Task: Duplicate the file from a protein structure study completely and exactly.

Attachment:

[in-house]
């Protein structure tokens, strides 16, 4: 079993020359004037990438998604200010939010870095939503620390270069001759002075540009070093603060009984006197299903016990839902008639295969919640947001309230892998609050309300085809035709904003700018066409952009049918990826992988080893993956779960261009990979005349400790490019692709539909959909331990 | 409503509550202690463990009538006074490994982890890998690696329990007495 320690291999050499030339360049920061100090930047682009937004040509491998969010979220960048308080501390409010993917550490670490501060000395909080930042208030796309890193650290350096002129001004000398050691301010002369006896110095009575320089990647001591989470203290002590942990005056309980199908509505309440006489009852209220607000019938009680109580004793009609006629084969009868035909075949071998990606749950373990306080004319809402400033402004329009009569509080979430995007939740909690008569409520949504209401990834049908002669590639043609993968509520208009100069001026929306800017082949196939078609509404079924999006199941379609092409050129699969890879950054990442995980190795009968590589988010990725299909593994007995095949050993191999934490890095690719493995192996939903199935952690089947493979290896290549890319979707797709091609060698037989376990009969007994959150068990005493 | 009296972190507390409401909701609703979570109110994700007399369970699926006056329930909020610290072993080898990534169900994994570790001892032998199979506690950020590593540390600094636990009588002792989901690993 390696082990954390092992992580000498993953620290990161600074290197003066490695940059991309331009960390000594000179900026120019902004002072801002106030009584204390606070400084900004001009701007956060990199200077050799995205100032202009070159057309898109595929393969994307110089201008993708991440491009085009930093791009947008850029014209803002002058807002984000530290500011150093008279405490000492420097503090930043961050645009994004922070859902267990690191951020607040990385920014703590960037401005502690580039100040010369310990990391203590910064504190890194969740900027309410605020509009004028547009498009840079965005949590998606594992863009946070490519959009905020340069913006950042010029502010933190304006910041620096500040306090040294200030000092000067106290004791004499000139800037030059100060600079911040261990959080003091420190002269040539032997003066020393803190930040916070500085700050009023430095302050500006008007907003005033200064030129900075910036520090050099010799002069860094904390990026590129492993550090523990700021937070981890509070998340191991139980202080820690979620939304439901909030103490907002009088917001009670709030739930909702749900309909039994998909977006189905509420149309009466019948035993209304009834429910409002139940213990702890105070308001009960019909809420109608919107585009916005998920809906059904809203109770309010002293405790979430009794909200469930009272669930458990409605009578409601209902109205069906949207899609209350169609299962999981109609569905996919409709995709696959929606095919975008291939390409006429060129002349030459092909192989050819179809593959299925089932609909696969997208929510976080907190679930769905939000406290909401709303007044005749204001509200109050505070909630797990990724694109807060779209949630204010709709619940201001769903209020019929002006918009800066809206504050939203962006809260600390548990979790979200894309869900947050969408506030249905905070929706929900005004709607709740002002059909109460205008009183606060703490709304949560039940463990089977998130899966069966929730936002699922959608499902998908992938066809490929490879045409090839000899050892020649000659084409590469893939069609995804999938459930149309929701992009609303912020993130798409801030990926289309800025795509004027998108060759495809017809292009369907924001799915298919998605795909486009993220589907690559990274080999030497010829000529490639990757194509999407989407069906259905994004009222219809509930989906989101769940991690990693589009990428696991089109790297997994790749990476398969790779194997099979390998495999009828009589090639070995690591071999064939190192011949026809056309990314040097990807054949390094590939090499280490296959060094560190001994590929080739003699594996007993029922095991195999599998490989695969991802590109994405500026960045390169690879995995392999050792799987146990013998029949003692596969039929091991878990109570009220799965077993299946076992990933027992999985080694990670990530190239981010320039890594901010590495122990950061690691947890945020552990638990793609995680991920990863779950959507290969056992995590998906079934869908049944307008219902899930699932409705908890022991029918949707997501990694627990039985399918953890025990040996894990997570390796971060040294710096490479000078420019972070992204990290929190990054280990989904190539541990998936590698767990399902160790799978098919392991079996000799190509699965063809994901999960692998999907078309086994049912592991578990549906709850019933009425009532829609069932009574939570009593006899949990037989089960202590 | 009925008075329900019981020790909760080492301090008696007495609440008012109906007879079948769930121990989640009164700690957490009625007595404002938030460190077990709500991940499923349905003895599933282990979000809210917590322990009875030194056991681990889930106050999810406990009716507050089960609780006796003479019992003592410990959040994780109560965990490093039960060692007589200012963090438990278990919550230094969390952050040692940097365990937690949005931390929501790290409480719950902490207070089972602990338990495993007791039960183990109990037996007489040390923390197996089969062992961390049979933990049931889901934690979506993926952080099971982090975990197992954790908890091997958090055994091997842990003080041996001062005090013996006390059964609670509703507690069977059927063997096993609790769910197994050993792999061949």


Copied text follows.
[in-house]
């Protein structure tokens, strides 16, 4: 079993020359004037990438998604200010939010870095939503620390270069001759002075540009070093603060009984006197299903016990839902008639295969919640947001309230892998609050309300085809035709904003700018066409952009049918990826992988080893993956779960261009990979005349400790490019692709539909959909331990 | 409503509550202690463990009538006074490994982890890998690696329990007495 320690291999050499030339360049920061100090930047682009937004040509491998969010979220960048308080501390409010993917550490670490501060000395909080930042208030796309890193650290350096002129001004000398050691301010002369006896110095009575320089990647001591989470203290002590942990005056309980199908509505309440006489009852209220607000019938009680109580004793009609006629084969009868035909075949071998990606749950373990306080004319809402400033402004329009009569509080979430995007939740909690008569409520949504209401990834049908002669590639043609993968509520208009100069001026929306800017082949196939078609509404079924999006199941379609092409050129699969890879950054990442995980190795009968590589988010990725299909593994007995095949050993191999934490890095690719493995192996939903199935952690089947493979290896290549890319979707797709091609060698037989376990009969007994959150068990005493 | 009296972190507390409401909701609703979570109110994700007399369970699926006056329930909020610290072993080898990534169900994994570790001892032998199979506690950020590593540390600094636990009588002792989901690993 390696082990954390092992992580000498993953620290990161600074290197003066490695940059991309331009960390000594000179900026120019902004002072801002106030009584204390606070400084900004001009701007956060990199200077050799995205100032202009070159057309898109595929393969994307110089201008993708991440491009085009930093791009947008850029014209803002002058807002984000530290500011150093008279405490000492420097503090930043961050645009994004922070859902267990690191951020607040990385920014703590960037401005502690580039100040010369310990990391203590910064504190890194969740900027309410605020509009004028547009498009840079965005949590998606594992863009946070490519959009905020340069913006950042010029502010933190304006910041620096500040306090040294200030000092000067106290004791004499000139800037030059100060600079911040261990959080003091420190002269040539032997003066020393803190930040916070500085700050009023430095302050500006008007907003005033200064030129900075910036520090050099010799002069860094904390990026590129492993550090523990700021937070981890509070998340191991139980202080820690979620939304439901909030103490907002009088917001009670709030739930909702749900309909039994998909977006189905509420149309009466019948035993209304009834429910409002139940213990702890105070308001009960019909809420109608919107585009916005998920809906059904809203109770309010002293405790979430009794909200469930009272669930458990409605009578409601209902109205069906949207899609209350169609299962999981109609569905996919409709995709696959929606095919975008291939390409006429060129002349030459092909192989050819179809593959299925089932609909696969997208929510976080907190679930769905939000406290909401709303007044005749204001509200109050505070909630797990990724694109807060779209949630204010709709619940201001769903209020019929002006918009800066809206504050939203962006809260600390548990979790979200894309869900947050969408506030249905905070929706929900005004709607709740002002059909109460205008009183606060703490709304949560039940463990089977998130899966069966929730936002699922959608499902998908992938066809490929490879045409090839000899050892020649000659084409590469893939069609995804999938459930149309929701992009609303912020993130798409801030990926289309800025795509004027998108060759495809017809292009369907924001799915298919998605795909486009993220589907690559990274080999030497010829000529490639990757194509999407989407069906259905994004009222219809509930989906989101769940991690990693589009990428696991089109790297997994790749990476398969790779194997099979390998495999009828009589090639070995690591071999064939190192011949026809056309990314040097990807054949390094590939090499280490296959060094560190001994590929080739003699594996007993029922095991195999599998490989695969991802590109994405500026960045390169690879995995392999050792799987146990013998029949003692596969039929091991878990109570009220799965077993299946076992990933027992999985080694990670990530190239981010320039890594901010590495122990950061690691947890945020552990638990793609995680991920990863779950959507290969056992995590998906079934869908049944307008219902899930699932409705908890022991029918949707997501990694627990039985399918953890025990040996894990997570390796971060040294710096490479000078420019972070992204990290929190990054280990989904190539541990998936590698767990399902160790799978098919392991079996000799190509699965063809994901999960692998999907078309086994049912592991578990549906709850019933009425009532829609069932009574939570009593006899949990037989089960202590 | 009925008075329900019981020790909760080492301090008696007495609440008012109906007879079948769930121990989640009164700690957490009625007595404002938030460190077990709500991940499923349905003895599933282990979000809210917590322990009875030194056991681990889930106050999810406990009716507050089960609780006796003479019992003592410990959040994780109560965990490093039960060692007589200012963090438990278990919550230094969390952050040692940097365990937690949005931390929501790290409480719950902490207070089972602990338990495993007791039960183990109990037996007489040390923390197996089969062992961390049979933990049931889901934690979506993926952080099971982090975990197992954790908890091997958090055994091997842990003080041996001062005090013996006390059964609670509703507690069977059927063997096993609790769910197994050993792999061949």